THE BRITISH LIBRARY

Asian and African studies blog

24 February 2017

Arabic manuscripts of al-Ghazālī

In a recent post I wrote about Malay translations of works of Abū Ḥāmid Muḥammad al-Ghazālī (450-505 AH/1058-1111 AD) by ‘Abd al-Samad al-Jawi al-Palimbani, a Malay scholar from Palembang in south Sumatra who spent most of his adult life writing and teaching in the Arabian peninsula in the 18th century. According to Azyumardi Azra (2004: 131), ‘the immense popularity of the Ghazalian taṣawwuf in the [Malay] archipelago can to a great extent be attributed to al-Palimbani’. The British Library holds manuscripts of two of al-Palimbani’s works transmitting Ghazalian thought to the Malay world: Hidāyat al-sālikīn fī sulūk maslak al-muttaqīn, ‘A guide for travellers on the path of those who fear God’ (Or. 16604), completed in 1778, based on al-Ghazālī’s Bidāyat al-hidāya, ‘Beginning of guidance’, and Sayr al-sālikīn ilā ‘ibādat rabb al-‘ālamīn (Or 15646), in four books, completed in 1789, based on Iḥyāʾ ʿulūm al-dīn, ‘The Revival of Religious Sciences’. This short post aims simply  to highlight a few manuscripts of these original sources in the Arabic collection in the British Library. 

Or 4268 (2), f. 20v
Iḥyāʾ ʿulūm al-dīn, title from a 13th c. manuscript. British Library, Or 4268, f. 20v (detail)  noc

The collection of Arabic manuscripts in the British Library numbers some 14,000 volumes containing around 15,000 works, dating from the early 8th to the 19th centuries. It unites two historic collections from the British Museum and the India Office Library, with many of the manuscripts in the latter originating from the Indian subcontinent. There are a number of detailed  catalogues but the only published listing covering the entire collection is the Subject-guide to the Arabic manuscripts in the British Library, compiled by Peter Stocks and published in 2001. According to the Subject-guide, the British Library holds over thirty titles by al-Ghazālī, some in multiple copies, including two manuscripts of Bidāyat al-hidāya and no fewer than 27 manuscripts of Iḥyāʾ ʿulūm al-dīn, listed below in chronological order (Stocks 2001: 62-63):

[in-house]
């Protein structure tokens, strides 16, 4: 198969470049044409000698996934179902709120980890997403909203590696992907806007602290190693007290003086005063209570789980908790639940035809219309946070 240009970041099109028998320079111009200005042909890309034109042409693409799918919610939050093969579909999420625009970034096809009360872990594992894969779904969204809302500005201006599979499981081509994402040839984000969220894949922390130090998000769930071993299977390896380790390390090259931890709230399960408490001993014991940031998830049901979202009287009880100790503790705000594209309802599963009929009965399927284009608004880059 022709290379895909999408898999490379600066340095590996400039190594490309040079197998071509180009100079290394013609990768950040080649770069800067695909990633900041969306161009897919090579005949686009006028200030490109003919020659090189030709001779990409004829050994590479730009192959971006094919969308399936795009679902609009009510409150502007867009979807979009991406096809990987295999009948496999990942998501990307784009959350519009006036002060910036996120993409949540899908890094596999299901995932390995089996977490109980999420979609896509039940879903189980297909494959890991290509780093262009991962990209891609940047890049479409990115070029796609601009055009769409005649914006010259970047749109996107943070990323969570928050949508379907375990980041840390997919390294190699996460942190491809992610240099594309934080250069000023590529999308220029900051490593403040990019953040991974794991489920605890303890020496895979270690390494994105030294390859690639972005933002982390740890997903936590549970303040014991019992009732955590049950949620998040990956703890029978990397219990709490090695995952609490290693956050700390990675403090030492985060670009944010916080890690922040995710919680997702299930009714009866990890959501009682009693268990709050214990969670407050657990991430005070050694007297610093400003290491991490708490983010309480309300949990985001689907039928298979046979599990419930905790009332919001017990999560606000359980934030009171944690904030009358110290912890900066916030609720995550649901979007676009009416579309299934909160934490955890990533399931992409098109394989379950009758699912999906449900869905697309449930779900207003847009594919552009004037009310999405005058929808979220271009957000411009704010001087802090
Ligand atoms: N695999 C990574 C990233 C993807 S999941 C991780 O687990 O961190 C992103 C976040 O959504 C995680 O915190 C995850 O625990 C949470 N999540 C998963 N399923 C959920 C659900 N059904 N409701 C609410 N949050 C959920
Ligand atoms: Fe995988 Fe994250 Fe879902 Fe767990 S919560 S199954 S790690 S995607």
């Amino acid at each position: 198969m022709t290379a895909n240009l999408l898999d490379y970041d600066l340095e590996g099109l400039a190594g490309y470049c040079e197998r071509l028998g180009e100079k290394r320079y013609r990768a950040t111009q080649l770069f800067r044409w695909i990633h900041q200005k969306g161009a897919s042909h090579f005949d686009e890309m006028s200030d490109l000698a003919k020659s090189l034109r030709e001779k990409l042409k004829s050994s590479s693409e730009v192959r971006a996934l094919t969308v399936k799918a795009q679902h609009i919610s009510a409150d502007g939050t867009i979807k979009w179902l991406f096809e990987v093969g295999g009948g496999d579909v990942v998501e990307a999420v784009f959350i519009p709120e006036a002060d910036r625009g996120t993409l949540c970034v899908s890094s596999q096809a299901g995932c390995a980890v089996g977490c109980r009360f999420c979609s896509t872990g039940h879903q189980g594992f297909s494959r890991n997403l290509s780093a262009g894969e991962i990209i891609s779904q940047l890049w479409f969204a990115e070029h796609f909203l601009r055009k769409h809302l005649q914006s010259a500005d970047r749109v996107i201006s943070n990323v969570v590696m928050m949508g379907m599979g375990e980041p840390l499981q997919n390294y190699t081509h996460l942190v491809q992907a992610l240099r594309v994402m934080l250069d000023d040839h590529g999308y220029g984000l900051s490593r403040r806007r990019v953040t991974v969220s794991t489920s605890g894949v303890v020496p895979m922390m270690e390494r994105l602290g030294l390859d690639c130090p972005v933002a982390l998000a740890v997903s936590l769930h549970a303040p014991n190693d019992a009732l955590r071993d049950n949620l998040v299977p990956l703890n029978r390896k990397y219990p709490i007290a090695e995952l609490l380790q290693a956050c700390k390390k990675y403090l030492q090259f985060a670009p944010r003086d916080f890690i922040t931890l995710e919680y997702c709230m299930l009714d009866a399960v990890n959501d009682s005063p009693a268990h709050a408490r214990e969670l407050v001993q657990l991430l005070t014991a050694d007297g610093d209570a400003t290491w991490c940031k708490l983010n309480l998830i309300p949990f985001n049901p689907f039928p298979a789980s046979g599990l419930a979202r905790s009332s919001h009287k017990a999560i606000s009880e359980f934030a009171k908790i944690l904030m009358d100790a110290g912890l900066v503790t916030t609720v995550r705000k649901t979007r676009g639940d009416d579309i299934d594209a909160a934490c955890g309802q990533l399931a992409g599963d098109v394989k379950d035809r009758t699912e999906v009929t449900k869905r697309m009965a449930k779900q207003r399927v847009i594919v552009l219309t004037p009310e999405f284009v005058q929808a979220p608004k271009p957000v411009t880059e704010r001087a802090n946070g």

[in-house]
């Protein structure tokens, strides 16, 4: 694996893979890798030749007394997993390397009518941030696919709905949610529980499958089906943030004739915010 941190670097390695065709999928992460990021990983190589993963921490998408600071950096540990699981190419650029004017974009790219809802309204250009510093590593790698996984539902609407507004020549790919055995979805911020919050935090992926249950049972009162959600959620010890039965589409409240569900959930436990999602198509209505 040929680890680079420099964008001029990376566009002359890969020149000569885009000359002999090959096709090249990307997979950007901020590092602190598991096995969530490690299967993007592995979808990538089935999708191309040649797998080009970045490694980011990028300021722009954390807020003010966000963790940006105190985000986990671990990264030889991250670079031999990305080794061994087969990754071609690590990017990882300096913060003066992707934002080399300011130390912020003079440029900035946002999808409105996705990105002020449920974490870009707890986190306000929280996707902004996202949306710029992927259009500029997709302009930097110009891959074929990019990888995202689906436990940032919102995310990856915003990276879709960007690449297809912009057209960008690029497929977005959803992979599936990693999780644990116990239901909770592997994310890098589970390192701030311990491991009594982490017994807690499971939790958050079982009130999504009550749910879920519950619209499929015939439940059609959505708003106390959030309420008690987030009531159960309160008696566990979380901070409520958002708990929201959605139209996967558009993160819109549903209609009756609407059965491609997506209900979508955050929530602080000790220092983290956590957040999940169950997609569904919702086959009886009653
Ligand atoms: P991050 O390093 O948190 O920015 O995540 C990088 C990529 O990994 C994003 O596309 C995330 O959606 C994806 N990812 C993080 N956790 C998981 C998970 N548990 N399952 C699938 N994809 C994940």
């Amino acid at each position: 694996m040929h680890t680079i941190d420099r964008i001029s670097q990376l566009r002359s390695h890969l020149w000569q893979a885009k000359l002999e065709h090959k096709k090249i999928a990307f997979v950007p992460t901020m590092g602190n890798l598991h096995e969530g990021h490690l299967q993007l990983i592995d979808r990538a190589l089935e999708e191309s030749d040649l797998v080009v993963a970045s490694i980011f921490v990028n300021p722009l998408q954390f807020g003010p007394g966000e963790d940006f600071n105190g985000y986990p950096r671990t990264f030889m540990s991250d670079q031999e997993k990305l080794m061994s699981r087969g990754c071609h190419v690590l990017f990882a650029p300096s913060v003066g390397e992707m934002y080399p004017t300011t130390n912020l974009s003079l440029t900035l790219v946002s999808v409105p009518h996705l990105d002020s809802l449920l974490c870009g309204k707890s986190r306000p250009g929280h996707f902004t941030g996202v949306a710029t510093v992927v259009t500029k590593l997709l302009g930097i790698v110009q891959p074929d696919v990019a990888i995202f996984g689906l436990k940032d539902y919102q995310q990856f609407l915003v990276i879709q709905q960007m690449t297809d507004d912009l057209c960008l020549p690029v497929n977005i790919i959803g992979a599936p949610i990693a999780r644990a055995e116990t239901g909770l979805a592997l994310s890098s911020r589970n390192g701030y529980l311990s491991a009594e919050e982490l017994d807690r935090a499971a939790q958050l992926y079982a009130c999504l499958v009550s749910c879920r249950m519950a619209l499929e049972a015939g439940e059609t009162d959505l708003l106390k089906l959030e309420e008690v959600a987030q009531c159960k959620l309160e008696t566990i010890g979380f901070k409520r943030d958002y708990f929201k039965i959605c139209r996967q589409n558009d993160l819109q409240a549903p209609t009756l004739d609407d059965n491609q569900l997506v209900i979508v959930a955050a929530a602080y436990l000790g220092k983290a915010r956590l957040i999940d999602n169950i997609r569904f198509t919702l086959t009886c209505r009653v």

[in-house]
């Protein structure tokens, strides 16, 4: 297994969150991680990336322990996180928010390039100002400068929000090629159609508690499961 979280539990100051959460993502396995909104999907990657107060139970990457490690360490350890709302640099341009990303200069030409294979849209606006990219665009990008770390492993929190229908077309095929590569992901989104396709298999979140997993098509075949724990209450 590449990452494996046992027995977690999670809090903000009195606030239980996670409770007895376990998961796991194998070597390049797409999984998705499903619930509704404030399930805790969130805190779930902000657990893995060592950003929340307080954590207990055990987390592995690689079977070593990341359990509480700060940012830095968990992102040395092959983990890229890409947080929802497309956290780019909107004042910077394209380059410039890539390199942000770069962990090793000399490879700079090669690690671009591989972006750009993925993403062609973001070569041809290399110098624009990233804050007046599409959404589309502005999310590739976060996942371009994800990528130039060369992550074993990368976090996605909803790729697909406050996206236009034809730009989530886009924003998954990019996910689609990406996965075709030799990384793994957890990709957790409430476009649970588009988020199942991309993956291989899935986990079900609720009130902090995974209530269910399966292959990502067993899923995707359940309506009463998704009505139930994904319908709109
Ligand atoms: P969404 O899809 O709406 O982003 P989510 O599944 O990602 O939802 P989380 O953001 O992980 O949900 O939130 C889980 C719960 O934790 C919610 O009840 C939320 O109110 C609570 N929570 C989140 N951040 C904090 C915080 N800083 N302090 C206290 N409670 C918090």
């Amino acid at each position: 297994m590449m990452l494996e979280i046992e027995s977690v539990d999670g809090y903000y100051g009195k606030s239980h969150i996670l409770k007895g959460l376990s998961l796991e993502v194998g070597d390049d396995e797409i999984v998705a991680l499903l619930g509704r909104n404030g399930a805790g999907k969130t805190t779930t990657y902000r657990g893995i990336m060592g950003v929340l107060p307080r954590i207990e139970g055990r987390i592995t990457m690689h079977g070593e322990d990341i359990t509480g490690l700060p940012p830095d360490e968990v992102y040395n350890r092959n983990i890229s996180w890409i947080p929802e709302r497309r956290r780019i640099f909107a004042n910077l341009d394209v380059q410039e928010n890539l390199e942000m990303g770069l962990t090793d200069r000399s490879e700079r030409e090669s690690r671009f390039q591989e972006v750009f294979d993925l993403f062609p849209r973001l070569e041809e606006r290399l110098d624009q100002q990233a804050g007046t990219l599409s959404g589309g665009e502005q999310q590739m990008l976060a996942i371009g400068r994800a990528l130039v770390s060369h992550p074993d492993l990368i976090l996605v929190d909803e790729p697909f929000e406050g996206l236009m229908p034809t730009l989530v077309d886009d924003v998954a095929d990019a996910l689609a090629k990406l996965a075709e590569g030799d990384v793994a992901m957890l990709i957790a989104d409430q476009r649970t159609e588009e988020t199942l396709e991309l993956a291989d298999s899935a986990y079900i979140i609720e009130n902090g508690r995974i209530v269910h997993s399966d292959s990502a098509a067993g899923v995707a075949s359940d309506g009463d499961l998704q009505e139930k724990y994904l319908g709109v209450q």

Manuscripts of Bidāyat al-hidāya in the British Library:
14th c: Add 9517/1 (AH 800/ AD 1397); 17th c: Add 9495/2

Manuscripts of Iḥyāʾ ʿulūm al-dīn in the British Library:
13th c.: Or 4268, Or 8347; 13th-15th c.: Bij 381; 14th c.: Or 5937, Or 6431, Add 9486 (AH 763/ AD 1362); 15th c: Or 6430, Or 14889, Or 13003 A-E (AH 846/ AD 1442), Add 23479 (AH 890/ AD 1485); 16th c.: Or 4374, Or 14883, Add 16644 (AH 917/ AD 1511), IO Islamic 2021 (AH 952/AD 1545); 17th c.: Bij 377-80, Add 16641-43, Add 18402, IO Islamic 2145 (AH 1098/ AD 1687), IO Islamic 2046 (AH 1111/ AD 1698); 18th c.: IO Islamic 749, Delhi Arabic 1750, 1763, 1764, 1768, 1769, 1798; 19th c: Or 13003 F-G (AH 1296/ AD 1879)

Reproduced below is a selection of these manuscripts, dating from the 13th to the 18th centuries.

Add 9517  (1)
Bidāyat al-hidāya, dated AH 800 (AD 1397). British Library, Add 9517/1, ff. 1v-2r  noc

Or 8347
Iḥyāʾ ʿulūm al-dīn, 13th century.  British Library, Or 8347, ff. 67v-68r  noc

Or 4268 (1)
Iḥyāʾ ʿulūm al-dīn, Book 3, in a Persian hand, 13th century (Rieu 1894, no. 173). The name of the owner (and possibly scribe) is given on f. 89r as Ḍiyā al-Dīn Abu al-Fakhr ‘Abd al-Raḥīm b. Muḥammad al-Karsafi. British Library, Or 4268, ff. 20v-21r  noc

Add 18402  (1)
Iḥyāʾ ʿulūm al-dīn, dated AH 1098 (AD 1687), from the Fort William library. British Library, IO Islamic 2145  noc

Add 18402  (3)
Iḥyāʾ ʿulūm al-dīn, 17th century. This MS formerly belonged to William Yule and bears his bookplate dated 1805. British Library, Add. 18402, ff. 9v-10r  noc

Del Ar 1769  (1)
Iḥyāʾ ʿulūm al-dīn, in poor condition, 18th century. British Library, Delhi Arabic 1769  noc

Further reading:
Subject-guide to the Arabic manuscripts in the British Library, compiled by Peter Stocks, edited by Colin F. Baker. London: The British Library, 2001.
Azyumardi Azra, The origins of Islamic reformism in Southeast Asia: networks of Malay-Indonesian and Middle Eastern 'ulama in the seventeenth and eighteenth centuries.  Crows Nest: Allen & Unwin, 2004.

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Annabel Teh Gallop, Lead Curator, Southeast Asia  ccownwork